II.

         Background

         The following facts are drawn from Mr. Baldwin's Complaint and Menards' Crossclaim and Third-Party Complaints.[1] They are accepted as true for the purposes of deciding Defendants' Motions to Dismiss.

         A. Menards Incident

         Underlying Menards' indemnification claims are the claims brought by Mr. Baldwin, the Plaintiff in this matter, stemming from a March 2015 incident with Menards management; Mr. Polley, a security officer for Blue Line; and Defendant Michael Wittle (“Officer Wittle”), a police officer who responded to the scene. [Filing No. 1.] On March 17, 2015, Mr. Polley observed Mr. Baldwin shopping at a Menards store over closed circuit television and believed that Mr. Baldwin was attempting to steal from the store. [Filing No. 1 at 1-3.] In fact, Mr. Baldwin had paid for his merchandise and had a receipt to show for it. [Filing No. 1 at 8.]

         While in the parking lot outside of the store, Mr. Polley asked Mr. Baldwin to stop and attempted to detain him. [Filing No. 1 at 7-8.] A Menards manager likewise came outside, spoke to Mr. Baldwin, and accused Mr. Baldwin of theft. [Filing No. 1 at 8.] Mr. Baldwin protested his innocence and continued to walk to his car. [Filing No. 1 at 8.]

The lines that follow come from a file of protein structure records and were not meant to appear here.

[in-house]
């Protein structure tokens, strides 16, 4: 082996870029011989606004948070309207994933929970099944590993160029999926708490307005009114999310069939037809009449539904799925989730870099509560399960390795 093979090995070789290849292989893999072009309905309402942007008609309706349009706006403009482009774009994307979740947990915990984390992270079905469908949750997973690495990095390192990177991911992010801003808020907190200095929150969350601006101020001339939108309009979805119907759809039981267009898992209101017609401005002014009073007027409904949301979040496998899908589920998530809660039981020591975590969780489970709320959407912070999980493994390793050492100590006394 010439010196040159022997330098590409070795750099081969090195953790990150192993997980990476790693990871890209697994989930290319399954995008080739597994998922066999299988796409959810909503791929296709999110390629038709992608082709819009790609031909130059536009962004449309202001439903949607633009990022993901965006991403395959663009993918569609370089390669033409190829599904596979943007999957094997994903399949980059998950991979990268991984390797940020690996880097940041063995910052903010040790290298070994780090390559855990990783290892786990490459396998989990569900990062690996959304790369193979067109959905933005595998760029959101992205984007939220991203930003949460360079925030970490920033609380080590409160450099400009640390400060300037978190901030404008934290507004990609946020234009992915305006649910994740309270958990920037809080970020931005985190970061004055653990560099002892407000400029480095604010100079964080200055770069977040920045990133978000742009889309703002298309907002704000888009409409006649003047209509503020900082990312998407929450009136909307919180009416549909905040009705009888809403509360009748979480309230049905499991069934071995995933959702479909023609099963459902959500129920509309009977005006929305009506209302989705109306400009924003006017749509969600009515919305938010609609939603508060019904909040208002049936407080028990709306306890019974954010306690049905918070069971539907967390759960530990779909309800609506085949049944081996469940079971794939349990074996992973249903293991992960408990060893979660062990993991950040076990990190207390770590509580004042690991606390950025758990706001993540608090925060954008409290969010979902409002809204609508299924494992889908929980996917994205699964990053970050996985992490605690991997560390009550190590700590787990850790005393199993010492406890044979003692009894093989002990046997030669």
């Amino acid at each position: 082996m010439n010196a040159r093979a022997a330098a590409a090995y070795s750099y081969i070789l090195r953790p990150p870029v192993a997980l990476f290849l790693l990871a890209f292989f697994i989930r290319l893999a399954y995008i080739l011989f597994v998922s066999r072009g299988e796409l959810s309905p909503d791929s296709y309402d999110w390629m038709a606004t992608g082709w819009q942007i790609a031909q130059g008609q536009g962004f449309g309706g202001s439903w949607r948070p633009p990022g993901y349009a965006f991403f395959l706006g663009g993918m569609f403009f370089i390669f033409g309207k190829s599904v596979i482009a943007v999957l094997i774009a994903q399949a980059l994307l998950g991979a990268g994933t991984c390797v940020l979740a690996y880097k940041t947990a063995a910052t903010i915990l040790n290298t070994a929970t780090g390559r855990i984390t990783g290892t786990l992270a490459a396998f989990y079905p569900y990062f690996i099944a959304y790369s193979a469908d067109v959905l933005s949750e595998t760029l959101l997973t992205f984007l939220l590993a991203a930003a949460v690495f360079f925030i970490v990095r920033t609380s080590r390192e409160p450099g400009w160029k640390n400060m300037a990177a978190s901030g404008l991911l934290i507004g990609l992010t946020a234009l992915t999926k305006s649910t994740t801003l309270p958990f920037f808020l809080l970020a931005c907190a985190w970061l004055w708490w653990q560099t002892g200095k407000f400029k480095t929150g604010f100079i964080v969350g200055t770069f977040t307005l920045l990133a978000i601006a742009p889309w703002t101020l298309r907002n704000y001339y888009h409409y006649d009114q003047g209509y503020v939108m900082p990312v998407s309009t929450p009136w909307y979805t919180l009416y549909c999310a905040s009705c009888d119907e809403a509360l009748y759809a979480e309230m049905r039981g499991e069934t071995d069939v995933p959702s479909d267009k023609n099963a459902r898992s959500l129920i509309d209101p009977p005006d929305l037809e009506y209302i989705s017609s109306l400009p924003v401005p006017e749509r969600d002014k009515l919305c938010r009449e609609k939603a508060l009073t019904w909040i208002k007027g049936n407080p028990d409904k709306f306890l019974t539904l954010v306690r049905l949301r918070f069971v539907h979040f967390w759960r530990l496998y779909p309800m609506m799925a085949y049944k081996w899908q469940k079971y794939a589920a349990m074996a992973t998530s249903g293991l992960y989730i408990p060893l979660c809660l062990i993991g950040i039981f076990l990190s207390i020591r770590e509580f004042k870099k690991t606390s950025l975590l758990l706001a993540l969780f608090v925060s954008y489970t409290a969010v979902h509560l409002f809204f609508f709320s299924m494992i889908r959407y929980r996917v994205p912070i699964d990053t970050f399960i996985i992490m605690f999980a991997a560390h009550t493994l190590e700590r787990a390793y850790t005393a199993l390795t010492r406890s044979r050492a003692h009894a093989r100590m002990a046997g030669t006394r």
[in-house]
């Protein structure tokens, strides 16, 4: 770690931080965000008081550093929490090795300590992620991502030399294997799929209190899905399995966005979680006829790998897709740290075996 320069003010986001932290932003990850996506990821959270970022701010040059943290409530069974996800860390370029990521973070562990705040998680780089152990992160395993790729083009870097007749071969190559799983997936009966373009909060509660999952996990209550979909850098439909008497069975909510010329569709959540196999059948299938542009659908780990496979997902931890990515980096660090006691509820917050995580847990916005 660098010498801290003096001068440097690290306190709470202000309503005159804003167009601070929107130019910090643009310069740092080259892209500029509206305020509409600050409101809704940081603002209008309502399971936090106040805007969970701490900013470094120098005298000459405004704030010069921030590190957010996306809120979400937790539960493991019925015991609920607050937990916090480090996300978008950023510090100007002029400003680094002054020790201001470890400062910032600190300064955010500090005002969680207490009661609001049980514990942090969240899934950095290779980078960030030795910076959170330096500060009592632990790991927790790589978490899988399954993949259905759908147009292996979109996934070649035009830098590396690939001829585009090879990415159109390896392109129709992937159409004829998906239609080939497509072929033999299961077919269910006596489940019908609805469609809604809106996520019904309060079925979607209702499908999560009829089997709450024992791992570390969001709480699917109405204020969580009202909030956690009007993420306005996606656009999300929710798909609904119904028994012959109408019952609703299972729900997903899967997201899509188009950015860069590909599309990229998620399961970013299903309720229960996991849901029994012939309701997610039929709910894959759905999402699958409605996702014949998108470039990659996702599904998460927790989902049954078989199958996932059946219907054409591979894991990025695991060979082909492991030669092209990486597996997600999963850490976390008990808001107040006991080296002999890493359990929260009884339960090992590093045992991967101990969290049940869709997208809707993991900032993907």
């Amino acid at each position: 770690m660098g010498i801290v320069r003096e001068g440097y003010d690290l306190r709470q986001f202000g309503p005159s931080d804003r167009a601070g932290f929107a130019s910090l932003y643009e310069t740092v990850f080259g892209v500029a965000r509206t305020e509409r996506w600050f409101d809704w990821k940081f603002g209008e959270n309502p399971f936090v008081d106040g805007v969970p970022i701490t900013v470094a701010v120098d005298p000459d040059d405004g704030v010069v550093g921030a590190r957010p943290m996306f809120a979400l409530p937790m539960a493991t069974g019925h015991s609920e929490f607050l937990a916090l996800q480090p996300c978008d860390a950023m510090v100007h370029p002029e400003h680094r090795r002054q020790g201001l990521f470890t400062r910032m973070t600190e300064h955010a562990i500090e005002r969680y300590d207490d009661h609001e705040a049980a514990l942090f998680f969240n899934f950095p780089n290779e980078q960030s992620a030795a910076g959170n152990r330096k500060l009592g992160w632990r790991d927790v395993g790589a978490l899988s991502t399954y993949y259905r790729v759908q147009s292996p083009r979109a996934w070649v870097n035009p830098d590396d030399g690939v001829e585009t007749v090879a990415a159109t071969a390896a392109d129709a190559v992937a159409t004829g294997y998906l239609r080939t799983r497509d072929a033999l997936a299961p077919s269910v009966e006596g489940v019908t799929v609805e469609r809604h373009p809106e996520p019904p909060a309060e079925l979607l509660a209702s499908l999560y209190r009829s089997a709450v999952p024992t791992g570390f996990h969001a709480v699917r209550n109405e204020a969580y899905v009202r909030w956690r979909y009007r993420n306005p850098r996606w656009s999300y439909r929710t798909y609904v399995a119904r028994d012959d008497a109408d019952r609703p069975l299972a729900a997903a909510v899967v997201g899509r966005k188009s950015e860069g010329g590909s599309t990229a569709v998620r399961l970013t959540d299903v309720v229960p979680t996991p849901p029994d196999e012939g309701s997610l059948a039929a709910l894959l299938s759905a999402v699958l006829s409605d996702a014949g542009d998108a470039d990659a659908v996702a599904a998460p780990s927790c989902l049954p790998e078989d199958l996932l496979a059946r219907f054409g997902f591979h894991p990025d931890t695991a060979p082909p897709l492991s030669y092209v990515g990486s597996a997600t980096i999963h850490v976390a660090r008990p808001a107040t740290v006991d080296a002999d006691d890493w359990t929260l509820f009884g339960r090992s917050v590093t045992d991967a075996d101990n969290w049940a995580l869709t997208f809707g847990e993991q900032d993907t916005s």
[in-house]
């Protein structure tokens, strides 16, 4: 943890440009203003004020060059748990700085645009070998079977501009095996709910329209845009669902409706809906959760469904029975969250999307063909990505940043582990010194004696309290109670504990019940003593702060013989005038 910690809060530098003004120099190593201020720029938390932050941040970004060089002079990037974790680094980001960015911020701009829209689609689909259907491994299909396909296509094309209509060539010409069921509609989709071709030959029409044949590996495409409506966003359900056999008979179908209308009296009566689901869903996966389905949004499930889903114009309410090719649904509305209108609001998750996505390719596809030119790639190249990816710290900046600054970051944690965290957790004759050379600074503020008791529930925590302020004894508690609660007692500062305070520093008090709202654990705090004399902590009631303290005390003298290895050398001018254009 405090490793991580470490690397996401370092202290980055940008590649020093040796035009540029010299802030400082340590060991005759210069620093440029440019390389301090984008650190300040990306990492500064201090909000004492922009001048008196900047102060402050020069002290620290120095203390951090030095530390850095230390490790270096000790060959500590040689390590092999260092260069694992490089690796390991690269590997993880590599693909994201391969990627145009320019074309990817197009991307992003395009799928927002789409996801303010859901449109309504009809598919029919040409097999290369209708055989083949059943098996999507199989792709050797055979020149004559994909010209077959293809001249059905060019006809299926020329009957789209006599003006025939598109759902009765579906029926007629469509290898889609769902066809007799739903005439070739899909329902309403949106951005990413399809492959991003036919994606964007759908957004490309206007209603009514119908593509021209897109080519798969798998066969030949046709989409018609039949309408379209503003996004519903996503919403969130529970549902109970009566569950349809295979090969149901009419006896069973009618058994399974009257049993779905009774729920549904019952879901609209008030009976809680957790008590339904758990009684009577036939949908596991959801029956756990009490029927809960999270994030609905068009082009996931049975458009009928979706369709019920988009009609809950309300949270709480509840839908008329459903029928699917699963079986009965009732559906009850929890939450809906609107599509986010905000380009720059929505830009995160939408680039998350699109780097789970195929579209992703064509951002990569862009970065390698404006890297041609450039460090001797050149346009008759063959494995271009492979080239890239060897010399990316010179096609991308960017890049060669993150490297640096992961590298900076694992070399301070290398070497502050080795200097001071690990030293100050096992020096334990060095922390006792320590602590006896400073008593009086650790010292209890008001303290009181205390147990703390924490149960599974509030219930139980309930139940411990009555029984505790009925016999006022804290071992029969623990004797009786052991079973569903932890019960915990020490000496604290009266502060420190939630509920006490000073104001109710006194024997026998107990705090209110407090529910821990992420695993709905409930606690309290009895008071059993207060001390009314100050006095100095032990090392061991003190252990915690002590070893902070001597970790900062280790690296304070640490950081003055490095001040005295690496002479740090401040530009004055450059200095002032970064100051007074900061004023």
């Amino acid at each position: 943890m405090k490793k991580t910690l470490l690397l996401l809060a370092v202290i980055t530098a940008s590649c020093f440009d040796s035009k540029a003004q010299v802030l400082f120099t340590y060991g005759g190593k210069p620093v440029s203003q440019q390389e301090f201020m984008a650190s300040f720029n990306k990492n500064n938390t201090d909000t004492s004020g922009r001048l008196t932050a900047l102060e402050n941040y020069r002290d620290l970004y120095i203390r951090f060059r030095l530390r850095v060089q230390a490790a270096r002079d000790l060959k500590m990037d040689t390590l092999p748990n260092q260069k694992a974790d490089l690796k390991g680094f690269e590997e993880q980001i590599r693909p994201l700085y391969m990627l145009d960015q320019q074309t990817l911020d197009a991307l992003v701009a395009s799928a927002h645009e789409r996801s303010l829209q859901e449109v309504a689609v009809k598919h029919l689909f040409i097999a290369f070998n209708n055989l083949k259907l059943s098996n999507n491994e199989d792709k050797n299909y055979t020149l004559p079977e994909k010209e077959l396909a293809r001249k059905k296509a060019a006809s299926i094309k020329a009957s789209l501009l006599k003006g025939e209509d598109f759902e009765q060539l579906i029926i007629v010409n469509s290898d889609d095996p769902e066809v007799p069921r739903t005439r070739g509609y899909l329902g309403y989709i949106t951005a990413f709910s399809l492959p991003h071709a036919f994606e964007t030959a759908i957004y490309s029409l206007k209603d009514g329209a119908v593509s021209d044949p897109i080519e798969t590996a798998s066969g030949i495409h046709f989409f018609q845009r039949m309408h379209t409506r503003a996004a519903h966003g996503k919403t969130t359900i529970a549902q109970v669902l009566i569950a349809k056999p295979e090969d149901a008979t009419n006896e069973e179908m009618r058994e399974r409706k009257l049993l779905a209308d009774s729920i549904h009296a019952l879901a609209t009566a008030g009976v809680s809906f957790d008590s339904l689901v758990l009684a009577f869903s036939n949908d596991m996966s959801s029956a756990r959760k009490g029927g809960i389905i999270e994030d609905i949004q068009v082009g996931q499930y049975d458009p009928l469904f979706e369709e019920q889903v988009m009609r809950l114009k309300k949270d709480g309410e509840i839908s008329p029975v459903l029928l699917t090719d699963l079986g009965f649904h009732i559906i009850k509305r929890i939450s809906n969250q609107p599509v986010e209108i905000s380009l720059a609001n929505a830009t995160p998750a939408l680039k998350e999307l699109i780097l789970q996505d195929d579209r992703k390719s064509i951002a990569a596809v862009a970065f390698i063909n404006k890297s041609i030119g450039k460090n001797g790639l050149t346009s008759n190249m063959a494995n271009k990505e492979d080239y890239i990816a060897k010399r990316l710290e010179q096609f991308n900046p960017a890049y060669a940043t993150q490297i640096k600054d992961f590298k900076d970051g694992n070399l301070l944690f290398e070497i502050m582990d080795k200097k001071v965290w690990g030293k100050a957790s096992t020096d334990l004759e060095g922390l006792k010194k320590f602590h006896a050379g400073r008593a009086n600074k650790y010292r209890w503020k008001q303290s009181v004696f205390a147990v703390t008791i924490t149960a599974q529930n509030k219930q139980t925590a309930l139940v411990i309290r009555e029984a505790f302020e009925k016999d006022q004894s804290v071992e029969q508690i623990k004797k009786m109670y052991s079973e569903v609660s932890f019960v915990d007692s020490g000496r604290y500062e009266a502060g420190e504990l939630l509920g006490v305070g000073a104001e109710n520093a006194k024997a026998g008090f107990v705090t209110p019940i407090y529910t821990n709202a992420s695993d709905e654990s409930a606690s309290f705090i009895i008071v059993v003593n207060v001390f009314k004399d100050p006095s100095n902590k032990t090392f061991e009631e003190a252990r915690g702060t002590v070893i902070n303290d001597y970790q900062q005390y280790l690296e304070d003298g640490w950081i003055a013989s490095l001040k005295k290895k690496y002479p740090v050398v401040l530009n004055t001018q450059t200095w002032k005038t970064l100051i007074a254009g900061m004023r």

Mr. Polley contacted the police. [Filing No. 1 at 8.] Officer Wittle arrived and matters quickly escalated. [Filing No. 1 at 8-10.] The encounter ended with Officer Wittle twice tasing Mr. Baldwin and cuffing Mr. Baldwin without locking the handcuffs to stop them from tightening. [Filing No. 1 at 10-11.]

         On March 18, the day following the incident, a Menards employee told an acquaintance of Mr. Baldwin that Mr. Baldwin had been caught stealing from the store. [Filing No. 1 at 11.]

         B. Relevant Legal Relationships

         During the Menards incident, Mr. Polley was employed by Blue Line, a security services provider, and was placed at Menards to provide security pursuant to a Contract for Security Services (“Security Contract”) between Menards and Blue Line.[2] [Filing No. 15-1.] Specifically, the Security Contract imposes upon Blue Line the “duty to prevent the loss of merchandise, property and shoplifter apprehension.” [Filing No. 15-1 at 1.] The Security Contract contains an indemnification clause, which provides as follows:

INDEMNIFICATION. Security [Blue Line] shall defend, indemnify and hold harmless Menards, its agents and its employees from any liability, damages, expenses, claims, demands, actions or causes of action, including attorney fees, arising out of performance of the work hereunder, whether such liability, damages, expenses, claims, demands, actions or causes of action are caused by Security [Blue Line], its subcontractors, or their agents or employees, or any persons acting on their behalf, regardless of whether such liability, damages, expenses, claims, demands, actions or causes of actions are caused in part by a party [Menards] indemnified hereunder.